We love the butterflies, but hate the skunks: Dealing with wildlife in garden


Updated 4/8/11 with warning on deskunking solution!

URBANA, Ill. — Unless they are decorative and made of plastic or cement, wildlife in the garden can present a challenge.

Rabbits nip off tender shoots or girdle the bark of young trees; squirrels eat food intended for birds and nip off buds and branches; skunks dig in the yard, raid garbage and leave a memorable musk when frightened.

“Often we plant gardens to attract birds and butterflies. However, other wildlife may be annoying,” said University of Illinois Extension horticulture educator Nancy Pollard.

Welcome mat

Uninvited wildlife is attracted by food, water and shelter. Bird feeders, trash cans with lids easy to remove and pet food left outside overnight offer a smorgasbord that unintentionally invites wildlife.

Pollard offers some tips for living with wildlife.

“Animals, like humans, are creatures of habit,” she said. Upon observing landscape harm, take steps immediately before their habits become firmly ingrained.

“Discouraging damaging habits usually requires multiple strategies,” she added.

It ain’t pretty, but it works

In a small garden, you can exclude rabbits with a fence with wire mesh holes 1 inch or smaller; or 1/4-inch by 1/4-inch square openings for wire mesh cylinders for protecting young tree trunks. The smaller size openings also protect against mice.

Purchase a 4-foot-wide mesh roll. Bend the bottom 6 inches outward. Trench the soil, and bury the wire mesh 6 inches deep to prevent rabbits from burrowing under the fence. This allows for 3 feet of fence above ground.

Gates provide entry points for rabbits as well as people.

Squirrel collars. “For squirrels, wildlife experts recommend a 2-foot-wide metal collar 6 feet off the ground for isolated trees and poles,” Pollard said. “Attach the metal collar with wires fastened together with springs to allow for tree trunk growth.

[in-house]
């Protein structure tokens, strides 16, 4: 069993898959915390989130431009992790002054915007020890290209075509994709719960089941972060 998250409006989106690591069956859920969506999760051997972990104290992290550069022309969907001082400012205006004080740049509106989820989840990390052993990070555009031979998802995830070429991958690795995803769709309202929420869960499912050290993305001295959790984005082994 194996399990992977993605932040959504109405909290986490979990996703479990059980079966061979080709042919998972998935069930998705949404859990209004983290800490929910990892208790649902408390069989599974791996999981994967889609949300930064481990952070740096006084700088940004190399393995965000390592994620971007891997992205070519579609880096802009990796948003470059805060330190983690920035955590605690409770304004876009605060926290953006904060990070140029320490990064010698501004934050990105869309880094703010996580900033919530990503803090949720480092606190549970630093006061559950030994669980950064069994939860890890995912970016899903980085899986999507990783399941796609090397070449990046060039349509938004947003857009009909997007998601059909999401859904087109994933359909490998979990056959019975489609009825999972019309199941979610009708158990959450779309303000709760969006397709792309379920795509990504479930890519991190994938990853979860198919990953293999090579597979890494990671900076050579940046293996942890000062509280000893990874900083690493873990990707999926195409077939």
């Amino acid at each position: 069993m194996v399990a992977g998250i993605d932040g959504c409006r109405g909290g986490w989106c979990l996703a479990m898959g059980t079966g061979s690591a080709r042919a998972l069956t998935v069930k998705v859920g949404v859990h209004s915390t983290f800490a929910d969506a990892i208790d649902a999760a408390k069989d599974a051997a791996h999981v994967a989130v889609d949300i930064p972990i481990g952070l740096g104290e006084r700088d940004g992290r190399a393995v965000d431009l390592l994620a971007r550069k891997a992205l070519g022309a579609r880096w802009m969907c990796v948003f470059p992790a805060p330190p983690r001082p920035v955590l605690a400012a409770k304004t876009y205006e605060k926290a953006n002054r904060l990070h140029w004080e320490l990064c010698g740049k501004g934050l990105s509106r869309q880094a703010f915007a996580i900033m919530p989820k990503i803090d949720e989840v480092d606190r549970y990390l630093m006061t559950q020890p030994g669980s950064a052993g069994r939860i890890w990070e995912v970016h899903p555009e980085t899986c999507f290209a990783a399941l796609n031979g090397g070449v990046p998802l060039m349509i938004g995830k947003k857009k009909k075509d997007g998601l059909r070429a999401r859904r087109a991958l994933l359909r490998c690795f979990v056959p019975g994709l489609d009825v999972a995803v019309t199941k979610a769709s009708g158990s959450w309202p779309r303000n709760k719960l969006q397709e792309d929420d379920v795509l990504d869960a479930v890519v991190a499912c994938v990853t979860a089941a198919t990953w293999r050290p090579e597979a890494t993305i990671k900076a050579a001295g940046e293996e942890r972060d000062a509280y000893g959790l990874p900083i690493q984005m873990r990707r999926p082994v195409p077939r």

Squirrels can jump 8 feet so this only works on isolated trees.

Trim back trees to prevent access to roofs and attics.

“If you have room, provide corn for the squirrels away from the bird feeders to distract them from the feeders. Enjoy their antics.”

Discourage skunks

Skunks range over 80 to 1,800 acres so their path may wander through your backyard. Their smelly spray can reach 10 to 20 feet.

Before spraying its musk, a skunk signals its intent by stamping its front feet and raising its tail. Be alert.

De-skunk solution

Better than tomato juice, mix this homemade solution to banish skunk smells:

Mix in plastic container: 1 quart 3 percent hydrogen peroxide solution
1/4 cup baking soda
1 teaspoon liquid soap.
Do not add water. Use immediately after mixing. Follow the “bath” of solution with tap water rinse.

It can be used for washing skin, clothes, dogs and other sprayed items. The peroxide in the solution may lighten the fur of pets.
WARNING: Do not save the solution; either use it all or throw it out. Once mixed, the peroxide slowly breaks down into water and oxygen gas. If stored in a closed container, the oxygen gas could explode, depending on how full the container is (a bottle three-fourths full would develop 420 psi, which could do a lot of damage!).


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